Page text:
over 75
percent of server workloads are now virtualized, and that the
server virtualization market is approaching saturation.

Management is less of a challenge today. Most vendors
now offer tools that support virtual
machines, helping mitigate the risks of the technology, where the potential for major problems
exists since these servers may be
running at 70 percent of capacity or more at all times; one escalating application could
push the machine over the edge. In addition, technologies like VMware's vMotion
allow workloads to be moved to more suitable hardware when they stress the host
machine, often with zero downtime.

Security has been a major concern. Gartner said
in 2010 that 60 percent of virtual servers
were less secure than the physical machines they replaced. It
was expected that, as
the category maturesd this would decline to 30 percent. Security vendors
have since stepped up and offered
ways to protect virtual infrastructures with minimum effect on performance,
to the point that analysts now say that, as long as the VMs are kept patched and
up to date, this concern has receded.

Another major issue is software and operating system licensing. Today,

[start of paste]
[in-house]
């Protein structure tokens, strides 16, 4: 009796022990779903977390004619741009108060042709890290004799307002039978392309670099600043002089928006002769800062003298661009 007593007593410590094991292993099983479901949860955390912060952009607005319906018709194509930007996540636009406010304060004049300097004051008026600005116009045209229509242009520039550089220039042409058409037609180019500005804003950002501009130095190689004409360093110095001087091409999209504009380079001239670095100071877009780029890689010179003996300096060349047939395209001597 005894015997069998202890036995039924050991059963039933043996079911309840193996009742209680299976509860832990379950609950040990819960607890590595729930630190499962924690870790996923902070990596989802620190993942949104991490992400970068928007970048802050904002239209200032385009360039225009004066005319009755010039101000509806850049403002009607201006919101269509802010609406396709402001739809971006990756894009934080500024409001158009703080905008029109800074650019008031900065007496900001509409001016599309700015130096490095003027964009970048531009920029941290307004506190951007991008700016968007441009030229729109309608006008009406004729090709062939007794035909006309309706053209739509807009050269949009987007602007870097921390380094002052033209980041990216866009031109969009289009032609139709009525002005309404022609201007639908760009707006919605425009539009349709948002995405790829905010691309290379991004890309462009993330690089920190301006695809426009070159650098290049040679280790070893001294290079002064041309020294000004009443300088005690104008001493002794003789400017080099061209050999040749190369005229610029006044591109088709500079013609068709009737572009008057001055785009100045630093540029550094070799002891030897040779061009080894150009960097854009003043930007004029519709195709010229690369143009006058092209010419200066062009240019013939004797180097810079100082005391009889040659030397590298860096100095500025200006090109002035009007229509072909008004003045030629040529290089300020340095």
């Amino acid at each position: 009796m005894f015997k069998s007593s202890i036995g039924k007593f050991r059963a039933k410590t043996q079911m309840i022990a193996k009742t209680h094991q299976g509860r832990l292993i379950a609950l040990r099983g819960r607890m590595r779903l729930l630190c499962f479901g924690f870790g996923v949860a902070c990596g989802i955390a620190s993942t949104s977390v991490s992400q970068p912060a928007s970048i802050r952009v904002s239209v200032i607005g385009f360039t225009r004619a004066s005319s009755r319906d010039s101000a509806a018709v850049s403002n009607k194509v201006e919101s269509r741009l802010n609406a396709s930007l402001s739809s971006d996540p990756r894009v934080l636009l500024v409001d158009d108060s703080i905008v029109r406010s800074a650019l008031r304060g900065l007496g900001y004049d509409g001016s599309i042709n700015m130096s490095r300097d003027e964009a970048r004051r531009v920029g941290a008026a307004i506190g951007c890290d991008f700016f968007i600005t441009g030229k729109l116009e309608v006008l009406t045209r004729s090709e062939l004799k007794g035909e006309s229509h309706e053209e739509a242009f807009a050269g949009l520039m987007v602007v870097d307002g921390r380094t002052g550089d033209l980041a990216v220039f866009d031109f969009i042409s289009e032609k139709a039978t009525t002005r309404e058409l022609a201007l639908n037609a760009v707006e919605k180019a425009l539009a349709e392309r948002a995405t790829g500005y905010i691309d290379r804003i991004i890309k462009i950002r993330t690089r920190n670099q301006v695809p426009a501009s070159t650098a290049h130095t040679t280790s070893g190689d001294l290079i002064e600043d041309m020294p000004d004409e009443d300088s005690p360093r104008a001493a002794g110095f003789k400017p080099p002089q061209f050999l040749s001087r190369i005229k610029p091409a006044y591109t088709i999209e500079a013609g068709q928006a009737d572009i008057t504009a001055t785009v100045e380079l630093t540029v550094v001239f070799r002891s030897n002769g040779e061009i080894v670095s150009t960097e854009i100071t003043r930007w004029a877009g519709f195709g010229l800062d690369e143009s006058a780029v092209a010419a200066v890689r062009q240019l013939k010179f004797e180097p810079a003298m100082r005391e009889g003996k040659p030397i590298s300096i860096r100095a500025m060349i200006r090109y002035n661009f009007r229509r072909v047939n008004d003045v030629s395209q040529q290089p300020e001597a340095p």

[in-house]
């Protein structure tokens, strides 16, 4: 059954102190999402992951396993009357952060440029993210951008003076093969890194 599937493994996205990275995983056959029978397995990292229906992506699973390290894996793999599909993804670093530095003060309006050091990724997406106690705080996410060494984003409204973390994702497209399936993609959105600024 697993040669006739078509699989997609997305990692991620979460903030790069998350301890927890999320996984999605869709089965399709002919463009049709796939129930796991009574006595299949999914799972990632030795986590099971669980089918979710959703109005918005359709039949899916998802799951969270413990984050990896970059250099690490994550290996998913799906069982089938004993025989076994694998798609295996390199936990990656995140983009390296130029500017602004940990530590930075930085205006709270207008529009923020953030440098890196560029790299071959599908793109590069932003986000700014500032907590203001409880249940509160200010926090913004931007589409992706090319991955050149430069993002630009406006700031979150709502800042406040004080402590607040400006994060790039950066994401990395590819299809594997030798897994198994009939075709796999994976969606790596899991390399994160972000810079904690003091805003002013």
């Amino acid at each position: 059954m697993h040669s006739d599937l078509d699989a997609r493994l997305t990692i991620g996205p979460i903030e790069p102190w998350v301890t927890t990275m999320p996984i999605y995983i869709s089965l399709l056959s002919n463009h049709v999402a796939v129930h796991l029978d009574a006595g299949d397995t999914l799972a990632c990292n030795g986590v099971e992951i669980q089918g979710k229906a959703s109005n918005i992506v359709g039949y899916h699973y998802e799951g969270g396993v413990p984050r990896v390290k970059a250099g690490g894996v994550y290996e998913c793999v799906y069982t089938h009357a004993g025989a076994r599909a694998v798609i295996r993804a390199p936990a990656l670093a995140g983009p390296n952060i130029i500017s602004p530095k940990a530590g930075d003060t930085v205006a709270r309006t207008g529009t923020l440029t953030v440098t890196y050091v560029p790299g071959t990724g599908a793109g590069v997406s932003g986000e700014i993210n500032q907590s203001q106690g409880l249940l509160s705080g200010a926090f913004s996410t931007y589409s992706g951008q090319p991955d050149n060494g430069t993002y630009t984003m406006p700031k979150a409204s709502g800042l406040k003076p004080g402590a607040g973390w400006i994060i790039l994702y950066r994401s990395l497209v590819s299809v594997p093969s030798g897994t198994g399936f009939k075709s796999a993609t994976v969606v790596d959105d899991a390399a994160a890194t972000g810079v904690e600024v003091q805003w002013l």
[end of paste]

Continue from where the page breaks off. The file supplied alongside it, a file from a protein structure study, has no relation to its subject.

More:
many vendors demand that users purchase licenses for each virtual server as though it
were a standalone machine. This cuts the potential cost savings considerably,
and creates a record-keeping nightmare in environments where virtual machines
are constantly built and blown away. Microsoft announced some
concessions, allowing hosting of virtual machines on some editions of
Windows Server 2003 and higher, and introduced "XP Mode"
desktop virtualization in Windows 7; this includes a Windows XP
license. It has also modified its licensing models for some other
products, such as SQL Server, but there can still be confusion as to the
rules. Windows 10 Enterprise, Professional, and Education
versions include Hyper-V, however, the user is responsible for acquiring
licenses for the virtual machines.

IT staffers must become more versatile, too. When before a technician may
have been responsible for a single application on a single server, with
virtualization chances are the scope expands to encompass all of the virtual
machines, and their applications, on a physical server, as well as the
virtualization platform itself. 

In the storage world, things have advanced even
more quickly. A SAN, by
its nature, is virtualized, and vendor tools to manage the structure are a given